India tests four drugs against Covid-19 as part of WHO Solidarity Trial, Health News, ET HealthWorld


MUMBAI: India will launch clinical trials on the efficacy of four antiviral drugs against Covid-19 as part of World Health Organization solidarity trials, during a fast track study, provide a step that gives hope for a possible cure for the disease.

Wednesday Indian Council for Medical Research (ICMR) announced that potential antiviral agents, Remdesivir. Chloroquine / hydroxychloroquine. Lopinavir and Ritonavir and Lopinavir-Ritonavir with Interferon (ß1a) will be evaluated as part of the solidarity trial.

Besides Remdesivir, all three medicines are generic medicines and manufactured by Indian companies. Remdesivir is the new drug by US drug manufacturer Gilead. This week, the company voluntarily licensed three Indian companies to manufacture the drug to India and 126 low and middle income countries.

Lopinavir-Ritonavir combination is used to treat HIV, Choloroquine / Hydroxycholoroquine is anti-malaria drug, while Interferon (ß1a) is used to treat Hepitites C.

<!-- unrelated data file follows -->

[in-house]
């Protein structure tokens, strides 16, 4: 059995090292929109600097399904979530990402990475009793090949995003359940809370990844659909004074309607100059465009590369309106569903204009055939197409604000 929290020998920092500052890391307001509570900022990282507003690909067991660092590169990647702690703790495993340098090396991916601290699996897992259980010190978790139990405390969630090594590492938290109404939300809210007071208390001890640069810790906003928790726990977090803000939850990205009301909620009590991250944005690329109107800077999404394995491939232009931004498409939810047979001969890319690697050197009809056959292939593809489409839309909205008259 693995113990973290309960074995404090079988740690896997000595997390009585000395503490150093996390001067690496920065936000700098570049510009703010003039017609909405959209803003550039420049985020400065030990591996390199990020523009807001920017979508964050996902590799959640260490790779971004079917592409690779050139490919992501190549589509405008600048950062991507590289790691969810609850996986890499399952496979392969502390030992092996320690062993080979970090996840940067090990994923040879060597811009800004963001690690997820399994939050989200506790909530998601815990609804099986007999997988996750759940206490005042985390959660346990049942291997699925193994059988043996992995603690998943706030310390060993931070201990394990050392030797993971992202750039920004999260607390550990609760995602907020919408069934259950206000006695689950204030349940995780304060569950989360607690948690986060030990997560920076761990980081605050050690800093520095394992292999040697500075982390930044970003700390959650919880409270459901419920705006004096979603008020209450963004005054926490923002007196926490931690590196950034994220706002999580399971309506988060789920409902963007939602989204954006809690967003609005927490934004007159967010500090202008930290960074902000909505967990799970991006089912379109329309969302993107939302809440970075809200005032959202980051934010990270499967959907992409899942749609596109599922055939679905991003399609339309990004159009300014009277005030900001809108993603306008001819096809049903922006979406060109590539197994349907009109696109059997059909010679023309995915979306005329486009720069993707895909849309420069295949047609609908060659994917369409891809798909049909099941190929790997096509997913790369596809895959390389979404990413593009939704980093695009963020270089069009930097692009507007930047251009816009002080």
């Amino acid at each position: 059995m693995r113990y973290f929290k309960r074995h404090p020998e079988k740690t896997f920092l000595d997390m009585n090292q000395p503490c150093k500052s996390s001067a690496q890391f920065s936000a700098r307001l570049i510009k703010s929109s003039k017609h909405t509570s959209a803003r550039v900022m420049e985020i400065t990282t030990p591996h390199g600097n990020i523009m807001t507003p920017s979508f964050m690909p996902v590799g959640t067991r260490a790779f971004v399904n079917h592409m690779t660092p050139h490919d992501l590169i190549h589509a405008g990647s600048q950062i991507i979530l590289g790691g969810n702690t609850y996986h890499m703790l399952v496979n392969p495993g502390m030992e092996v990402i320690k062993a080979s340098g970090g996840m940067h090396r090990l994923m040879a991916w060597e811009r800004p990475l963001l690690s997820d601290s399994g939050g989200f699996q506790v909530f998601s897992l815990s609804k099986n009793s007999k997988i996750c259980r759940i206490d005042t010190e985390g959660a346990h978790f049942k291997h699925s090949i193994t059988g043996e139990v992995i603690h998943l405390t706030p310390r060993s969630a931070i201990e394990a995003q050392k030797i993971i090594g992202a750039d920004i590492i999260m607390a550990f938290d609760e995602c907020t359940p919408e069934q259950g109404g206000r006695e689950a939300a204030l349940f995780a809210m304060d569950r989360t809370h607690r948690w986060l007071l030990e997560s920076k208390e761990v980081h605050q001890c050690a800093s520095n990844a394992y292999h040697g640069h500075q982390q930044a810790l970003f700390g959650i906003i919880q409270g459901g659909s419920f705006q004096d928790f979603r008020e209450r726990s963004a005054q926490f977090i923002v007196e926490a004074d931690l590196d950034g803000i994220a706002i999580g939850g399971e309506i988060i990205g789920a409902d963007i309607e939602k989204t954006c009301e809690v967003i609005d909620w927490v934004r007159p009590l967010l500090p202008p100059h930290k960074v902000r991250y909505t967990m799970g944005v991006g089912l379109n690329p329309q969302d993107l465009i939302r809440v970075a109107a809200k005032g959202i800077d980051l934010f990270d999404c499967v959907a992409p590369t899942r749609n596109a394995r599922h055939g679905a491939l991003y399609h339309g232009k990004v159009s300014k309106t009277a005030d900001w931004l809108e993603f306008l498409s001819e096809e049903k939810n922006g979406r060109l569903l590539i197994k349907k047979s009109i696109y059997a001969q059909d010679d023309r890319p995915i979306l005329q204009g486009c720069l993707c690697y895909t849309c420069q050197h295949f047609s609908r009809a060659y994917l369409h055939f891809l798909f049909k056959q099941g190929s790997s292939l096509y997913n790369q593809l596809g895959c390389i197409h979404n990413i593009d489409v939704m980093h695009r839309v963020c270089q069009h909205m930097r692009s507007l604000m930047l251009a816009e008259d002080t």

The Solidarity trial launched by the WHO aims to quickly find out if any of the above drugs are slowing disease progression or improving survival of Covid-19 patients. This initiative is expected to provide speed and scale. In a statement, the ICMR said the Solidarity trial provides simplified procedures to allow even congested hospitals to attend.

The trial has begun to recruit COVID-19 patients in the country in nine locations. “The necessary regulatory and ethical approvals have already been obtained and clinical trial sites have begun to recruit patients in the trial,” said Sheela Godbole, senior researcher and national coordinator of the Solidarity Trial in India.

Through this collaboration, Indian researchers and institutions will participate in a global initiative to find effective treatment options for Covid-19, said Henk Bekedam, WHO’s representative for India, adding that the country plays a critical role in both research and manufacturing once trials successfully completed.





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